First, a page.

A few months ago, I wrote about a rumor that they were going to be doing a hybrid Ninja Turtles film, with live action actors and CG Turtles. It appears that it wasn’t too far from the truth. In fact, depending on how you look at it, I was exactly right. But I didn’t expect them to do it like this, or to take it in the direction that they are. Take a look at this story. I’ll comment on it at the end.
The Teenage Mutant Ninja Turtles are making their way back to the bigscreen.
The Mirage Group, which owns the property, is moving forward with a live-action film focusing on the origins of the iconic crime fighters. Project, targeted for release in 2011, would mark the fifth bigscreen outing for the sewer-dwelling heroes Leonardo, Michelangelo, Donatello and Raphael as well as their master Splinter.
News coincides with the Turtles’ 25th anniversary celebration, which kicks off Thursday in New York as the first “Teenage Mutant Ninja Turtles” film unspools at the Tribeca Film Festival.
Legendary Pictures former chief marketing officer Scott Mednick is producing the new pic alongside Galen Walker, who produced the 2007 computer-animated “TMNT” pic, the most recent installment in the franchise. Peter Laird, Gary Richardson, Frederick Fierst, Eric Crown and Napoleon Smith III are exec producing the film, which is based on the characters created by Laird and Kevin Eastman.
The characters first appeared in a May 1984 comicbook before spawning a lucrative line of toys, cartoons and three films released in the early 1990s. In 2003, the Turtles were reintroduced to a new generation via a TV series, the “TMNT” film and a revamped merchandising program.
The latest project is being financed by Lightbox Prods.
“The original dozen comics created by Peter Laird and Kevin Eastman are some of the best source material one could hope for,” said Mednick, whose exec producing credits include the upcoming “Where the Wild Things Are.” Laird, who bought out Eastman’s share of the property several years ago, said the film will remain true to the spirit of the original comicbooks. He added that the pic may employ face replacement technology, which would allow the turtles to be much more expressive.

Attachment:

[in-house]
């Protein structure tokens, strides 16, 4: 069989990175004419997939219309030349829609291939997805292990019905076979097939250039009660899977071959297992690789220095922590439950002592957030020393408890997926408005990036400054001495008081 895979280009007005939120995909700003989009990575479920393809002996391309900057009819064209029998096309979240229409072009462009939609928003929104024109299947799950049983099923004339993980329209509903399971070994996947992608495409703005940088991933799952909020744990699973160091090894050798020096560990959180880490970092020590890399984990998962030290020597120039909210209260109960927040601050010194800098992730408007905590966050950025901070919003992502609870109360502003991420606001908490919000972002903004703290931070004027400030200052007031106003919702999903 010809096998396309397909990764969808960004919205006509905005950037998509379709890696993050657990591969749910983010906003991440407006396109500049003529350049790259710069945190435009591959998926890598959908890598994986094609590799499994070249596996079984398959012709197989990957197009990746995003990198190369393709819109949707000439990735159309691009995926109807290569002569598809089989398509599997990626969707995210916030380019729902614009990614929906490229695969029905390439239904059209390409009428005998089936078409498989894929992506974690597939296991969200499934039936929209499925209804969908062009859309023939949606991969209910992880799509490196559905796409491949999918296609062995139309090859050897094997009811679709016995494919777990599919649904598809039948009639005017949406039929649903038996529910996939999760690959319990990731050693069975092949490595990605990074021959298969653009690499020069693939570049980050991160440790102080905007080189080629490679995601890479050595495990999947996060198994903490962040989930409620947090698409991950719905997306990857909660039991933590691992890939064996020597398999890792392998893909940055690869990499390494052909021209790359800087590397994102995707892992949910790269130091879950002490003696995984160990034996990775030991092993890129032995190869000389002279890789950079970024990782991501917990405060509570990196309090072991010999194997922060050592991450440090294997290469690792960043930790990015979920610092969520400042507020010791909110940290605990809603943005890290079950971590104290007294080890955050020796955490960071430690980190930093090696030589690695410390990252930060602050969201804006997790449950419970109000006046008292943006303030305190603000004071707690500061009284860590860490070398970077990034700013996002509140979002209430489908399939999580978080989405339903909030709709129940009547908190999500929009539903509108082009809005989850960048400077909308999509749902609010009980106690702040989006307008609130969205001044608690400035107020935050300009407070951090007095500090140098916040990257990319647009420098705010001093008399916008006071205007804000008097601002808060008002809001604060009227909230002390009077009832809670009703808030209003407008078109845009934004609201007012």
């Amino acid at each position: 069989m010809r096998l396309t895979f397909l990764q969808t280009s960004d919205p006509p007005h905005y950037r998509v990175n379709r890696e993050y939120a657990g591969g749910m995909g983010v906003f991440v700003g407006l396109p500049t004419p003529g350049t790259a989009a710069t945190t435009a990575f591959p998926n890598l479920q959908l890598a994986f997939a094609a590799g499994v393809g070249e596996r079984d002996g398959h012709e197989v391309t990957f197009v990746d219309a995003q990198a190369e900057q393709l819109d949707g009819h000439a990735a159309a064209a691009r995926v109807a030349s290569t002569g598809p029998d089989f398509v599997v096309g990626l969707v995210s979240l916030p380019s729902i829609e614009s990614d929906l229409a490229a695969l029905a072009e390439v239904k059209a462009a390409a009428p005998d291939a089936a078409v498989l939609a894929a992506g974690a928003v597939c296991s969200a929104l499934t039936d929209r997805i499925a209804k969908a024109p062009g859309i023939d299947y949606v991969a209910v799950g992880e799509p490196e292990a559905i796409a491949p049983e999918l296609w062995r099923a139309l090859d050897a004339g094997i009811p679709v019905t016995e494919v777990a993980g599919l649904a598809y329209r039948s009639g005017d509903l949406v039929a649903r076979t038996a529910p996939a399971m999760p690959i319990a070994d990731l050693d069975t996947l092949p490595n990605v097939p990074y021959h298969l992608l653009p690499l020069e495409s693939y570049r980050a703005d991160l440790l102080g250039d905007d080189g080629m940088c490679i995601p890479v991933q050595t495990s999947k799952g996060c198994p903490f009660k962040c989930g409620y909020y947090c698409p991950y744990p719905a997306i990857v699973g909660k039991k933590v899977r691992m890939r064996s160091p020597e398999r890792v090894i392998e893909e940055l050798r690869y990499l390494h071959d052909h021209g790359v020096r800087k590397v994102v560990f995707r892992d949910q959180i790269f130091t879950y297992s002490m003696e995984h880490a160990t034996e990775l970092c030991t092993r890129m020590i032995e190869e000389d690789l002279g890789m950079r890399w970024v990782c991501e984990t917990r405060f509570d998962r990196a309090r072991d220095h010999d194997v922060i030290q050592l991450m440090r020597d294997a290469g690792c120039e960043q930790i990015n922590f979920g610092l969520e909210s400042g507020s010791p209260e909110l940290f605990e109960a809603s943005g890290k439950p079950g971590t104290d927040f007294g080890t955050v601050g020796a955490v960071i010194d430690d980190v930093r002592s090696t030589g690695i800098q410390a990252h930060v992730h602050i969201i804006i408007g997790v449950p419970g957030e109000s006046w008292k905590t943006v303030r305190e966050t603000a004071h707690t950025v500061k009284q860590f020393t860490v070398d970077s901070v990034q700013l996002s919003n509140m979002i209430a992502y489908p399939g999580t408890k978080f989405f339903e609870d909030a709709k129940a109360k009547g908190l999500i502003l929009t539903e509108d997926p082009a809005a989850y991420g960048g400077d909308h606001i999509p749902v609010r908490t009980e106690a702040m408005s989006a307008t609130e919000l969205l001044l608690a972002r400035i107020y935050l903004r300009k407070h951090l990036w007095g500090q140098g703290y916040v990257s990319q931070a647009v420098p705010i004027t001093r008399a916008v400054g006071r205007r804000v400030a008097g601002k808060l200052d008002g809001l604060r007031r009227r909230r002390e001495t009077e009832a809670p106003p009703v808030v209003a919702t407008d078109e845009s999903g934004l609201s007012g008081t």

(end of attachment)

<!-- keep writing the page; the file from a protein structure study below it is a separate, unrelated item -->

Today’s 25th anniversary “Shell-ebration” will also include lighting the Empire State Building in “turtle green.”
Got all that? Okay, let’s focus on the important parts of it.
First, let’s get this out of the way: they’re hoping to use the original twelve comics as source material From what I understand, having never read those, they have pretty well covered that spirit in the most recent film, TMNT. It was pretty dark, thematically, and I don’t see them getting much darker than that.
Here’s where the CG comes in: the film may employ face replacement technology. That’s a very interesting thing to suggest… I’m not as keen on that as I would have been to see hyper-realistic CG turtles roaming around in the world, like Transformers. To make the turtles more expressive? Yeah, it will make them more expressive than they were in the first three films, but only as expressive as in TMNT.
In the first paragraph, they mention that they want to go back and tell the origin story of the Ninja Turtles again. The story that’s been told in the comics, the cartoons, and the movies. The only questions are: how in depth are they planning on telling the story and what version of the story are they going to do?
You see, Splinter has two origins. In the 1987 animated series, he was a human to start with. In the movies he was always a rat.
I’m also curious to see Splinter train the turtles for the first time, as well as how they all learn English. Not that it really matters much.
Does this mean that Shredder will return? Will he return, then, as leader of the foot clan? In the first three films, they kind of wrote themselves into a corner. They had Shredder done right in the first film, while the second film turned him into Super Shredder. The third film departs from Shredder as villain, even though the Turtles wind up in feudal Japan, by time-travelling. Had they taken their time with the story, they could have had an ancestor of the Shredder as the primary villain. That would have added a layer to the history of the battle between foes. It would also have made sense as to why Shredder recognized the turtles as a valid threat, if he had a family legend that was passed down to him.
It would have made a much more interconnected saga.
The fourth film features a new leader for the foot clan, as well as the Shredder’s helmets from the first two films. At the end of the film, it even references the Shredder’s rumored re-appearance. This left the series wide open for another film, like TMNT: Revenge of the Shredder or something like that.
Now, we’ll never know where that story was headed, and can only dream of what might have been. The new turtles film might have nothing to do with that. I’m looking forward to it, but only as far as the potential that the movie has. And out of curiosity. It should prove an interesting movie. We have some time though, it’s still a couple of years off.